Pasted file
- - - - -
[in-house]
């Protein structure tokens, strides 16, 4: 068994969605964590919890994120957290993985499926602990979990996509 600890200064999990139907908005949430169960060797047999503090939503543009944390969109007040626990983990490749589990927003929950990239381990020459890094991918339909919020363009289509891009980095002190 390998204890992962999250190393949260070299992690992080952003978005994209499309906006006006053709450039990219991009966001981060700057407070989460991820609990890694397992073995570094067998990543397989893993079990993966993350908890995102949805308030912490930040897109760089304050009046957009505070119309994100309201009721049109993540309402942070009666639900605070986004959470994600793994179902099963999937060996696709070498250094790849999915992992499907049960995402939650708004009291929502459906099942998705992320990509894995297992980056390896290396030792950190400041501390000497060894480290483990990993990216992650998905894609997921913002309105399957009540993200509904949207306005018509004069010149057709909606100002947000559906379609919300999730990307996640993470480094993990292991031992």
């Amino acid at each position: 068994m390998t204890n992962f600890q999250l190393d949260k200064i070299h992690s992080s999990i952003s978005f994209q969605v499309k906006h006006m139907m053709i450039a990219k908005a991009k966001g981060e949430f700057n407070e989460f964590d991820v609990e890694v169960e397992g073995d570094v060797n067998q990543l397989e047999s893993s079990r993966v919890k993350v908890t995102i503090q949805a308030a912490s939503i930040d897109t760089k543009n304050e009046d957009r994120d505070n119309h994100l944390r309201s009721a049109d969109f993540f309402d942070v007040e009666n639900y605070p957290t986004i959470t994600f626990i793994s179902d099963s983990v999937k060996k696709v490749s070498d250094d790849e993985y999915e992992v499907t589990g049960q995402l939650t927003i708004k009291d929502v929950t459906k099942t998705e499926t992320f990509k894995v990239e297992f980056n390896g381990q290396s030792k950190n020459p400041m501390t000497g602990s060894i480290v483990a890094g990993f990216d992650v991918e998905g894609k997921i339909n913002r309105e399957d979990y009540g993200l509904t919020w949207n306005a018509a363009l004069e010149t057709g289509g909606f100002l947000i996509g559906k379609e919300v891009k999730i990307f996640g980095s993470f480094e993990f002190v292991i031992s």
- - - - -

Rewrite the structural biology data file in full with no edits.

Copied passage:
[in-house]
């Protein structure tokens, strides 16, 4: 068994969605964590919890994120957290993985499926602990979990996509 600890200064999990139907908005949430169960060797047999503090939503543009944390969109007040626990983990490749589990927003929950990239381990020459890094991918339909919020363009289509891009980095002190 390998204890992962999250190393949260070299992690992080952003978005994209499309906006006006053709450039990219991009966001981060700057407070989460991820609990890694397992073995570094067998990543397989893993079990993966993350908890995102949805308030912490930040897109760089304050009046957009505070119309994100309201009721049109993540309402942070009666639900605070986004959470994600793994179902099963999937060996696709070498250094790849999915992992499907049960995402939650708004009291929502459906099942998705992320990509894995297992980056390896290396030792950190400041501390000497060894480290483990990993990216992650998905894609997921913002309105399957009540993200509904949207306005018509004069010149057709909606100002947000559906379609919300999730990307996640993470480094993990292991031992």
């Amino acid at each position: 068994m390998t204890n992962f600890q999250l190393d949260k200064i070299h992690s992080s999990i952003s978005f994209q969605v499309k906006h006006m139907m053709i450039a990219k908005a991009k966001g981060e949430f700057n407070e989460f964590d991820v609990e890694v169960e397992g073995d570094v060797n067998q990543l397989e047999s893993s079990r993966v919890k993350v908890t995102i503090q949805a308030a912490s939503i930040d897109t760089k543009n304050e009046d957009r994120d505070n119309h994100l944390r309201s009721a049109d969109f993540f309402d942070v007040e009666n639900y605070p957290t986004i959470t994600f626990i793994s179902d099963s983990v999937k060996k696709v490749s070498d250094d790849e993985y999915e992992v499907t589990g049960q995402l939650t927003i708004k009291d929502v929950t459906k099942t998705e499926t992320f990509k894995v990239e297992f980056n390896g381990q290396s030792k950190n020459p400041m501390t000497g602990s060894i480290v483990a890094g990993f990216d992650v991918e998905g894609k997921i339909n913002r309105e399957d979990y009540g993200l509904t919020w949207n306005a018509a363009l004069e010149t057709g289509g909606f100002l947000i996509g559906k379609e919300v891009k999730i990307f996640g980095s993470f480094e993990f002190v292991i031992s």